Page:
If it is determined that you have atrial fibrillation (AFib), the treatment that’s best for you will depend upon your symptoms, the underlying cause of the AFib and how long you’ve had the condition. Generally, treatments for AFib focus on resetting or controlling the heart rhythm and preventing blood clots.
Making certain lifestyle changes may improve your overall heart health. Your healthcare team may recommend that you:
- Eat heart healthy foods
- Choose a low-salt diet
- Stop smoking
- Limit alcohol intake
Medication may be prescribed to control your heart rate or rhythm. In addition, anticoagulation (blood-thinning) drugs are aimed at preventing clots from forming that can lead to a stroke.
A procedure called cardioversion may be used to reset an abnormal heart rhythm back to normal. Cardioversion is performed either with medications called anti-arrhythmics or with an electric shock delivered to your heart when you are sedated.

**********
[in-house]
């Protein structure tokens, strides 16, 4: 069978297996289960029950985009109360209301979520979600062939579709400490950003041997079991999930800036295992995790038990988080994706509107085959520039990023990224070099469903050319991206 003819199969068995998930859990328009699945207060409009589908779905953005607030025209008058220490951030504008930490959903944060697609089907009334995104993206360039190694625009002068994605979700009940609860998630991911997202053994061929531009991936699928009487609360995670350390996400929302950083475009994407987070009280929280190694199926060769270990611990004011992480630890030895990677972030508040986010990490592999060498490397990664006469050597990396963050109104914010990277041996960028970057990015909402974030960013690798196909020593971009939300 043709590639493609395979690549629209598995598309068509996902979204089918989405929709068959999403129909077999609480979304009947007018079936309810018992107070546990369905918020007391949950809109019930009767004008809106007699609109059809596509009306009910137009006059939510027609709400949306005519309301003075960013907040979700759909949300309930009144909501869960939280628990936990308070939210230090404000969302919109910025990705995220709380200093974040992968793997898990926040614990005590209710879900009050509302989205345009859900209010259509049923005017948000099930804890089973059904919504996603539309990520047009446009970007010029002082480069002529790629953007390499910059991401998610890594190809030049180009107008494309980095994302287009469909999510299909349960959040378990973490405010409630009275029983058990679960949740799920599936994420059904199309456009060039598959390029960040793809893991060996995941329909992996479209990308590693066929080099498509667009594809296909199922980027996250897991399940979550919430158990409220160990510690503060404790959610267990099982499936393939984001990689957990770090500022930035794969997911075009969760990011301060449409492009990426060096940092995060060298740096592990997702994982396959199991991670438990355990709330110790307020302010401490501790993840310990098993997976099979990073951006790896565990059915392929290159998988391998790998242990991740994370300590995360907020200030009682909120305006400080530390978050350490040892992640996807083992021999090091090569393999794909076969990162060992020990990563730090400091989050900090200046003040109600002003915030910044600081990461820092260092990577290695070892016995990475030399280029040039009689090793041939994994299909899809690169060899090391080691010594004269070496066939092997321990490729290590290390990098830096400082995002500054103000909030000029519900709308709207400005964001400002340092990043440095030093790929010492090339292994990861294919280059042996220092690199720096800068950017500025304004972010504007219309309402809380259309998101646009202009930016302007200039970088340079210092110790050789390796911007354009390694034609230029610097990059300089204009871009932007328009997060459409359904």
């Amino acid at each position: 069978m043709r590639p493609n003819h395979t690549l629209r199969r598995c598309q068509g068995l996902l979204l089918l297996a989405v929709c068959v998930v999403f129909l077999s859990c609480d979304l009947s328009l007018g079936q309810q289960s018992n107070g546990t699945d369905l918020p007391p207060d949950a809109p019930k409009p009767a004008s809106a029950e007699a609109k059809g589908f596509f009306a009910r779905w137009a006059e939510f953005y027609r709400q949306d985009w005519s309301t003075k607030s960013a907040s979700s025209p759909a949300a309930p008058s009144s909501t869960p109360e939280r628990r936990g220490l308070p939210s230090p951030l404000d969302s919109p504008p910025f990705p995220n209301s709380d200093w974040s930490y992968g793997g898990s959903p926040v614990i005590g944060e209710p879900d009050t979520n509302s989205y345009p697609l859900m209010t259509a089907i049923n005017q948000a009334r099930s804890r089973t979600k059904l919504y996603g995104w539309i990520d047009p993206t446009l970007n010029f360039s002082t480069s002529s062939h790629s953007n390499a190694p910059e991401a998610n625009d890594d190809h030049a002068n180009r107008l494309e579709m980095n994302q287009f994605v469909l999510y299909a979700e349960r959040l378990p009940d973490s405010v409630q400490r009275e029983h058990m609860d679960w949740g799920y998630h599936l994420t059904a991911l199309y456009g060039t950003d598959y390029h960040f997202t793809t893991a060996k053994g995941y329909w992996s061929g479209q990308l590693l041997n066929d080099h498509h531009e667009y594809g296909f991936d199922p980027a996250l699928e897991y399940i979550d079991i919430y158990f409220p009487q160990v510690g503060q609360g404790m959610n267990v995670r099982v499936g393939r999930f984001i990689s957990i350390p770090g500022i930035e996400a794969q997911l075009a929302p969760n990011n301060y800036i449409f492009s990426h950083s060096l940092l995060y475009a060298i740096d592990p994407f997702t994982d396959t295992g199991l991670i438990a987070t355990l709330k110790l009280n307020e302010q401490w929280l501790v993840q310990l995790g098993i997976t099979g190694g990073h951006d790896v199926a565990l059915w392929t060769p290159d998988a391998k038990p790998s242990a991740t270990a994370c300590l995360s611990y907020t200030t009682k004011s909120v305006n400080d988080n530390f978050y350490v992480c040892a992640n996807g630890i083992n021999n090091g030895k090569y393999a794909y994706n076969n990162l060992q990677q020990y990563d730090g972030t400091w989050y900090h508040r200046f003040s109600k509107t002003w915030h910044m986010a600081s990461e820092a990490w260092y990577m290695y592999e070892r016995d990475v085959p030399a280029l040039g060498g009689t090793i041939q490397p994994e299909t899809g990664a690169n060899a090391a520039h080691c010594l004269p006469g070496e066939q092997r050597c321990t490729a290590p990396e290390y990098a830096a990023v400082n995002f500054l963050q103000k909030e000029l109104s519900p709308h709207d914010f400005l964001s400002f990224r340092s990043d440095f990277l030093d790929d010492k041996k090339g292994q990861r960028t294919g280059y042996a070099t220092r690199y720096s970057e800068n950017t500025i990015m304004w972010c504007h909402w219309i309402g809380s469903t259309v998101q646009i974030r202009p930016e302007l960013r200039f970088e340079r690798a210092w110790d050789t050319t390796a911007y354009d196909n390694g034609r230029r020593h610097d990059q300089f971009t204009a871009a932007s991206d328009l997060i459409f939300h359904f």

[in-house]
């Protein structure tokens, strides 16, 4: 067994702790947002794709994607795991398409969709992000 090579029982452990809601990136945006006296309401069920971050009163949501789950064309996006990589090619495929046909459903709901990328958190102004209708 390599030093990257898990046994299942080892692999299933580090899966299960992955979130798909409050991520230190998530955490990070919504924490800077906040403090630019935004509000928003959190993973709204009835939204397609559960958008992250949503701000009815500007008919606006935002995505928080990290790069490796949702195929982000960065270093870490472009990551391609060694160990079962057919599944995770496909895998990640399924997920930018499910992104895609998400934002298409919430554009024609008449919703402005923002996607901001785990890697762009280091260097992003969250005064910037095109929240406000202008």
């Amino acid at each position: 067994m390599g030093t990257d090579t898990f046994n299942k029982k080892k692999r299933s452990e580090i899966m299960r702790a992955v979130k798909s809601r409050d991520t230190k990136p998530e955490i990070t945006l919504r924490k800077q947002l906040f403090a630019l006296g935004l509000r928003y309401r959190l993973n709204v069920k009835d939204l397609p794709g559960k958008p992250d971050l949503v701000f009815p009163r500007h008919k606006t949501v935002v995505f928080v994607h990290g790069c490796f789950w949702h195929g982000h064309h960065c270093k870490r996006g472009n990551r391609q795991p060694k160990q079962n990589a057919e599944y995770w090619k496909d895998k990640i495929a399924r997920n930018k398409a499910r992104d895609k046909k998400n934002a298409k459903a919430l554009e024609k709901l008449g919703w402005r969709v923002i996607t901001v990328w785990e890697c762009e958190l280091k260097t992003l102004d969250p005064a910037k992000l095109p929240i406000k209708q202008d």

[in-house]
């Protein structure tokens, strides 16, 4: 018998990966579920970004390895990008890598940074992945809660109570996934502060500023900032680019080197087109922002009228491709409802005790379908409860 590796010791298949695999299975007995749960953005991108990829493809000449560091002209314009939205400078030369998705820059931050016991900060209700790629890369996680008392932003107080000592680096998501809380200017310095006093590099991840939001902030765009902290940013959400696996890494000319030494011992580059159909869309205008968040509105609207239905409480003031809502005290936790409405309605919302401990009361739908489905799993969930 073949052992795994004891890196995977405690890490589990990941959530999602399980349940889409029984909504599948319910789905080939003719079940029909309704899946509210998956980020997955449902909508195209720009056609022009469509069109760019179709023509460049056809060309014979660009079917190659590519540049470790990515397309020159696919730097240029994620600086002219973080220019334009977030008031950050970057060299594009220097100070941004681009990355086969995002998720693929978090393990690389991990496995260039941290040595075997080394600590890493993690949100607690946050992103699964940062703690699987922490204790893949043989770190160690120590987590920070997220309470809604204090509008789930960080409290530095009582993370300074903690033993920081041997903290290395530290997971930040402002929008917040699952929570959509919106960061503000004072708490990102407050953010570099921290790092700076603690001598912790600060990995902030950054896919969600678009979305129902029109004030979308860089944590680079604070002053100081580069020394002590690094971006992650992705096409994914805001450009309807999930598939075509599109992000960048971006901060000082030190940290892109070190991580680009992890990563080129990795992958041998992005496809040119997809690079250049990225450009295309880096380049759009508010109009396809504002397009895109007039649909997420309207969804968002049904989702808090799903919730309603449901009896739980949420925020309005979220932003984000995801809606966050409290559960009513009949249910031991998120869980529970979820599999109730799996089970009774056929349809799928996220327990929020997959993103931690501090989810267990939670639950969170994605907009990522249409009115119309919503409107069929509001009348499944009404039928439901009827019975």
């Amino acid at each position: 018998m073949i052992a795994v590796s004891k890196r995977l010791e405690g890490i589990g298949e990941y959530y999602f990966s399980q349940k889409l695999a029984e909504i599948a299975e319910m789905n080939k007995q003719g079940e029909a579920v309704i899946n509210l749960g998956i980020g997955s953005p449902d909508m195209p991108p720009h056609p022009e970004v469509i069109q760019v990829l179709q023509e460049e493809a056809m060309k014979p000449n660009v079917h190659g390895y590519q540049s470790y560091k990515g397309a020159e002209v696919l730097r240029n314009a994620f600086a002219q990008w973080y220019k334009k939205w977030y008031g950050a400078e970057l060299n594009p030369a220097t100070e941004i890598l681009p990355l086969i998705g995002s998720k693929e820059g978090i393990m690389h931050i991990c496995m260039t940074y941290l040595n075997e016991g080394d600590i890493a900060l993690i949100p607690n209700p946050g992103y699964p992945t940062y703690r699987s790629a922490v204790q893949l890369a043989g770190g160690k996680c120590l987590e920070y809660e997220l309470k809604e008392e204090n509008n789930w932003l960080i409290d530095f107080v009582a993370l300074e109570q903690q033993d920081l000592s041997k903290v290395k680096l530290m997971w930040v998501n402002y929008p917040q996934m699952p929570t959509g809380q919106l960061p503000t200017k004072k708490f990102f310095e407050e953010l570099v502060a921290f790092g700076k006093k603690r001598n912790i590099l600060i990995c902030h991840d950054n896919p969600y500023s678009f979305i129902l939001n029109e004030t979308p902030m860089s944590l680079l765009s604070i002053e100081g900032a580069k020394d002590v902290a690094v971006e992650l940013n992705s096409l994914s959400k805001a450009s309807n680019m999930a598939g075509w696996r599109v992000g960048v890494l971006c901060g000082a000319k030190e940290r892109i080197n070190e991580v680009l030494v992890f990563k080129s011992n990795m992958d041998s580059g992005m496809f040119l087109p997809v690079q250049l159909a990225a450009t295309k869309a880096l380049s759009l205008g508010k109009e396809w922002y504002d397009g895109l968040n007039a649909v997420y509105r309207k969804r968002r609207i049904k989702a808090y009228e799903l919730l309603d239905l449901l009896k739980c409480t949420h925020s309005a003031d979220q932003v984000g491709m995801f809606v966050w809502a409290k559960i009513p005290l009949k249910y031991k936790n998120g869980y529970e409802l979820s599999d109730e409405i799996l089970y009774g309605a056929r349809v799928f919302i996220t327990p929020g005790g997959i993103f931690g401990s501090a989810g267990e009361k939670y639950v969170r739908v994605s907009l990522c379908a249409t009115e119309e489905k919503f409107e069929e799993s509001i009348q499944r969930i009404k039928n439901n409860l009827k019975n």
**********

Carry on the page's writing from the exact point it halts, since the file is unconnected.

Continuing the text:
If medications or cardioversion don’t work or if you have side effects, catheter ablation is another option. During catheter ablation, either radiofrequency energy or cryotherapy is directed through a catheter inserted in an artery, toward abnormal electrical pathways in the heart tissue. Either method scars the tissue and may normalize the erratic electrical signals to correct the arrhythmia.
Pacemaker or Implantable Cardioverter Defibrillator (ICD)
A medical device like a pacemaker or an ICD can detect and treat AFib early and suppress the onset of AFib.
These quick and easy tools are designed to provide your doctor with information that may help guide your care. Complete them and take the answers to your next doctor’s visit.
- American Heart Association.
http://www.heart.org/HEARTORG/Conditions/Arrhythmia/AboutArrhythmia/What-are-the-Symptoms-of-Atrial-Fibrillation-AFib-or-AF_UCM_423777_Article.jsp. Accessed November 2013.